Geography professor Martin Roberge on why we have it and what can go wrong when we don’t understand it.
Standard time across the United States’ four time zones was established on March 1, 1918. In the same act of Congress, daylight saving time was created. Just a year later, daylight saving time was repealed, and it wasn’t until Lyndon Johnson signed the Uniform Time Act of 1966 that it was federally standardized.
In 1974, Nixon signed a law that made daylight saving permanent year-round. But it lasted less than a year because the very first winter, everybody hated it. You had to get up early, and it was dark out. People didn’t realize how bad it would be in the winter.
I think most people hate switching back and forth. There are plenty of medical studies against it, and everybody has a story of showing up an hour early or an hour late. Most people agree that it needs to stop.
What’s strange is any time we want to, we can. A state just has to say, “OK, we’re no longer going to be switching to daylight saving time.” And then the state is unilaterally allowed to pull out of it.
We could stop the madness any time we want. But to switch to permanent daylight saving time nationally, you’d have to pass another law.
The thing is, you’re not really saving any time. Every day is always 24 hours. In the summer you get lots of extra daylight, and you get very little darkness. And then in the winter you get lots of darkness and very little sunlight. That’s why it’s cold in winter. It’s just the way the sun works.
What you’re doing with daylight saving is you’re getting everybody to wake up an hour earlier. It’s kind of like a trick. It sounds like a great idea. But it’s against our circadian rhythms to wake up when it’s dark out. Or go to bed when it’s still sunny out.
People have suggested workarounds like pretending to be in a time zone ahead of yours, but time zones are confusing enough without people switching back and forth.
For example, when we had mechanical watches, you’d get on an airplane, and you’d have to change your watch. If you didn’t, you’d miss the second leg of your flight to San Francisco, because you thought you had 45 minutes. Now our phones just take care of it for us.
It turns out the information behind the automatic changing is completely on the shoulders of a bunch of volunteers. They run a historical database that keeps track of every clock change that anybody anywhere made since 1970.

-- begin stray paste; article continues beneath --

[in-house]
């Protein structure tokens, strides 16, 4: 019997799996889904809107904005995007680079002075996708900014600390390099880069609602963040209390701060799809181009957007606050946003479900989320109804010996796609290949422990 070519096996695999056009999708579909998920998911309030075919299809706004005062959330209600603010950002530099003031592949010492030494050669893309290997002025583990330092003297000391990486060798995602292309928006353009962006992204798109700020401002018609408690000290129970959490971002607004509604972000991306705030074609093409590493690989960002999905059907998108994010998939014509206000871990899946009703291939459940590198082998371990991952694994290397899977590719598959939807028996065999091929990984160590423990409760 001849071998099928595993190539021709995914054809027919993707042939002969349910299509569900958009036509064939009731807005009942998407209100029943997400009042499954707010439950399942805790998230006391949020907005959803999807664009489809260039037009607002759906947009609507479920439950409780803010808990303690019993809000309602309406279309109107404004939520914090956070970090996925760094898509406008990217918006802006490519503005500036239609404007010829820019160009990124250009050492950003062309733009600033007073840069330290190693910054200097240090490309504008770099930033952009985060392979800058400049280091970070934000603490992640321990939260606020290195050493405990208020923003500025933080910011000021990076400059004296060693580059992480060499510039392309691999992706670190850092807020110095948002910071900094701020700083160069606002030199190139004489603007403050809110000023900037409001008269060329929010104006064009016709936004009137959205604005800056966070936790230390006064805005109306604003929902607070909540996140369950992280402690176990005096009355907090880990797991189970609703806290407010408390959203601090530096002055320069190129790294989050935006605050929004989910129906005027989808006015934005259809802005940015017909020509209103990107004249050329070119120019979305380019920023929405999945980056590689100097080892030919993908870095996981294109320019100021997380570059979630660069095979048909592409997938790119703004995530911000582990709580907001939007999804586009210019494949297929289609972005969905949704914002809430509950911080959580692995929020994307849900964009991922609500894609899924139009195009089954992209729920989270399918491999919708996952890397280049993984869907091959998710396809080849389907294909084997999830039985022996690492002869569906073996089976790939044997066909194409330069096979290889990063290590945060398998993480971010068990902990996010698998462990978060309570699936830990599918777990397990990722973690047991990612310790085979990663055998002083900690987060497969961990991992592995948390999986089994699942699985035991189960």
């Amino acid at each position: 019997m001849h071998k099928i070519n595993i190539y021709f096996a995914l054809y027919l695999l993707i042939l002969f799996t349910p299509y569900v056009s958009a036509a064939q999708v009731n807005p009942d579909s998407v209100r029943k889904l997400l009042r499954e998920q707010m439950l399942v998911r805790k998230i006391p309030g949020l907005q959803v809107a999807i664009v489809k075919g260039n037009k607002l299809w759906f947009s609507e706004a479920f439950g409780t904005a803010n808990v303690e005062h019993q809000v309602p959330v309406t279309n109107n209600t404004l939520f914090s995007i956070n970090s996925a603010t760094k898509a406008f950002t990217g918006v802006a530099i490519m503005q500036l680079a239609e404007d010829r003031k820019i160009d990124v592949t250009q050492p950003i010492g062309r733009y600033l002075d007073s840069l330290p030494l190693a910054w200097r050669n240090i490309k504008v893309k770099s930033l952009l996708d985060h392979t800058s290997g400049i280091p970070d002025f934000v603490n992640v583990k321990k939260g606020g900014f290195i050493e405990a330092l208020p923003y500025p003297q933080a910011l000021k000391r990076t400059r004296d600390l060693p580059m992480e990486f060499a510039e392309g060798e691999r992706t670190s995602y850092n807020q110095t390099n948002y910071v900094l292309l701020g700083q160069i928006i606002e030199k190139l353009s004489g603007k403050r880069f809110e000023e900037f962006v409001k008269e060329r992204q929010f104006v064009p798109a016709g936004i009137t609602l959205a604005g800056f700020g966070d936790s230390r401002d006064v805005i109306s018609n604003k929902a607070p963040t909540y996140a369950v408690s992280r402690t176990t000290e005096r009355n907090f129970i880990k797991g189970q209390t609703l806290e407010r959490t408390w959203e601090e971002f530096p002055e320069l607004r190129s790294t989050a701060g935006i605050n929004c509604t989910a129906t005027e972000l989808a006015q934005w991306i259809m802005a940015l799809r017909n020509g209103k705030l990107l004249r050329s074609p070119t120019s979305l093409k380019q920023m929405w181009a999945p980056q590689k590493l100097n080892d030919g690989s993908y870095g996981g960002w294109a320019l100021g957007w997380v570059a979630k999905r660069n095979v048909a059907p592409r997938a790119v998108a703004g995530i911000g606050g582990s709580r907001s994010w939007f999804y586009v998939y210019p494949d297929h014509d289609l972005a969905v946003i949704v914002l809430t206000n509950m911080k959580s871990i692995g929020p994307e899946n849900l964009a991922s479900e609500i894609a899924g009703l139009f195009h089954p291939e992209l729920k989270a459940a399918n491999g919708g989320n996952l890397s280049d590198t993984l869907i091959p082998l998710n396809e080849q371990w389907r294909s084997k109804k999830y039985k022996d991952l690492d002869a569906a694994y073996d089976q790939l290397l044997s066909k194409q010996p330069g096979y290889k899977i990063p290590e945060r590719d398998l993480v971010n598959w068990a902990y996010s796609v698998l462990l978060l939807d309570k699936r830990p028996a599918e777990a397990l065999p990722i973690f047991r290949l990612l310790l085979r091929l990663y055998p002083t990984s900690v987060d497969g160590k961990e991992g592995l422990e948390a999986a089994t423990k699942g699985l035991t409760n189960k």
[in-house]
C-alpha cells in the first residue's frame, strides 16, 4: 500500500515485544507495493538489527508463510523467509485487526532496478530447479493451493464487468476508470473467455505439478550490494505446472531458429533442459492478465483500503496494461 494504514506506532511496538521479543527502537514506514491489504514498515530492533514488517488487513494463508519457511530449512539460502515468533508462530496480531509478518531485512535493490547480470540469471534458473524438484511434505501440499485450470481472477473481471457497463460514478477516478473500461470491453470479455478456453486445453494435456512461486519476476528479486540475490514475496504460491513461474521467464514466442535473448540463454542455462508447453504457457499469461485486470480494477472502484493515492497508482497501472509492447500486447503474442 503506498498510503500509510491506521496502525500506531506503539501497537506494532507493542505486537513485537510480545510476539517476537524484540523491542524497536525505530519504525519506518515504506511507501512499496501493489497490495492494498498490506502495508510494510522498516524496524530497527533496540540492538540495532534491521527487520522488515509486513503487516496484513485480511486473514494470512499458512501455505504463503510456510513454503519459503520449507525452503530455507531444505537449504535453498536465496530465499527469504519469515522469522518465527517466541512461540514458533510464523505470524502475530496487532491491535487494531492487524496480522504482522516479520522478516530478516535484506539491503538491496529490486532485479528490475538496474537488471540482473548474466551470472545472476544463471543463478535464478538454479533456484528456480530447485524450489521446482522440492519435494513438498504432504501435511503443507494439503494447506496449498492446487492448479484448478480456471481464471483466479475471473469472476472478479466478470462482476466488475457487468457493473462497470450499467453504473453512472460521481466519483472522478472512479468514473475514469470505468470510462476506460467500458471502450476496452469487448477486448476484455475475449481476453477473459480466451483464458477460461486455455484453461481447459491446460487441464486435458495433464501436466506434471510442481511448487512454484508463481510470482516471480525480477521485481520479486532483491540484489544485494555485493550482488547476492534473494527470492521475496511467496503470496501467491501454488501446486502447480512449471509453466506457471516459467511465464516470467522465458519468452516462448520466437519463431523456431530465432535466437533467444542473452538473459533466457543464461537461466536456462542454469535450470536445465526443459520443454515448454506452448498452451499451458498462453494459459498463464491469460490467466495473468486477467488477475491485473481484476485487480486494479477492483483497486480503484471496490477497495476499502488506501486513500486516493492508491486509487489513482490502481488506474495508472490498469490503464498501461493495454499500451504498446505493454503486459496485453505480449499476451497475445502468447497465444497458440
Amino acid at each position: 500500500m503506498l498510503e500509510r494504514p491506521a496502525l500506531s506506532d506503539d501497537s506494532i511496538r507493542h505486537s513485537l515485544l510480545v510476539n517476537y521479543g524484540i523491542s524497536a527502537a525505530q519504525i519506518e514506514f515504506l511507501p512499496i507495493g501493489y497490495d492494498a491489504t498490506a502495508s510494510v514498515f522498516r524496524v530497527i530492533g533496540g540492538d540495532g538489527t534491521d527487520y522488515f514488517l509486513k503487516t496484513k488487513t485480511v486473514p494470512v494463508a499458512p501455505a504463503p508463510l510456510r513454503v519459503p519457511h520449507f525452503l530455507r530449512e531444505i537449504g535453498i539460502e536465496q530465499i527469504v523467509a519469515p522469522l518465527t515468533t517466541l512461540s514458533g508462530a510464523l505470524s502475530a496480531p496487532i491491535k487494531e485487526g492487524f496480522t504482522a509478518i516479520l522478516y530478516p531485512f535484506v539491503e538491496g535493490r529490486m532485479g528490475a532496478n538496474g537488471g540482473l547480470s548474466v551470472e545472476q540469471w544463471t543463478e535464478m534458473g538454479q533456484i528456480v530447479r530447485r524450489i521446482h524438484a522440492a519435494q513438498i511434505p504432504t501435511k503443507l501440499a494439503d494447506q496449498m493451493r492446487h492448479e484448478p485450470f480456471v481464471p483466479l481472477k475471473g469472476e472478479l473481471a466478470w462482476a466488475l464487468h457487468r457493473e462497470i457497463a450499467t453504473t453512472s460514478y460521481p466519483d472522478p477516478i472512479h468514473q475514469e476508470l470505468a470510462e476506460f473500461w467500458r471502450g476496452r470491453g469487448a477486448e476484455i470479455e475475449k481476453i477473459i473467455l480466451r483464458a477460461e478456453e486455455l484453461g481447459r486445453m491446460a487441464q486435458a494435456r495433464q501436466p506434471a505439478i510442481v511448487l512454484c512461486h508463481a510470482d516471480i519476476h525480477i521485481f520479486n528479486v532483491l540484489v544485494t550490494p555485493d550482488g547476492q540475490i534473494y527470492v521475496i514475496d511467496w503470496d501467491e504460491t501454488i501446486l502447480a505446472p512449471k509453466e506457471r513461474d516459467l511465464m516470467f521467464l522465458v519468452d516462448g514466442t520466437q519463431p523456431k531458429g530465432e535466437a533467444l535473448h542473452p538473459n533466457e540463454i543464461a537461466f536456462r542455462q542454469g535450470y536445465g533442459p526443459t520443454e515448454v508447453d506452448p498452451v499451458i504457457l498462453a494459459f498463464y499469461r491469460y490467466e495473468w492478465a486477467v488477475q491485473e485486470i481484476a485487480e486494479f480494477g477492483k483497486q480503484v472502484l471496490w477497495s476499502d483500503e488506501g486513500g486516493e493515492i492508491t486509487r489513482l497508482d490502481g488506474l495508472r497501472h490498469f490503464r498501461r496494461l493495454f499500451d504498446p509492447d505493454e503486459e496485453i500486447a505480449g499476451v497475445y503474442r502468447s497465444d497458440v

Devices probably have multiple copies of this database because they have to know what time it is. If you want to do a Zoom call with somebody in Japan, are they doing daylight saving, and do they have any weird rules about it? When are they switching on, and when do they switch off? Did they pass any laws recently that changes that date?
Just to schedule that call, we need a copy of this database. If there was a mistake, somebody would be malicious or if the volunteers were to rise up—any one of these things would mess things up very badly.
It started with one guy who needed to keep track of time changes for his own purposes way before the internet, and he shared it with others. There’s just so much infrastructure relying on an ad hoc group of people.
Your computer, your cell phone, every computer operating system—anybody who wants to know the local time needs a copy of this database. If Turkmenistan decides they want to go to permanent daylight saving time tomorrow, there would be an update, and everybody’s computers and phones would all have to get a copy of the update.
In 2007, the United States unilaterally decided to make daylight saving end later and start earlier. Any country can do that. Mexico recently got rid of daylight saving and went to permanent standard time. Most of Asia got rid of daylight saving at some point.
China only has one time zone. So when you say it’s 12 p.m., everybody knows it’s 12 p.m. Which is a little weird because sunrise might be three hours earlier in one place than it is in another.
But at least the clocks are all the same.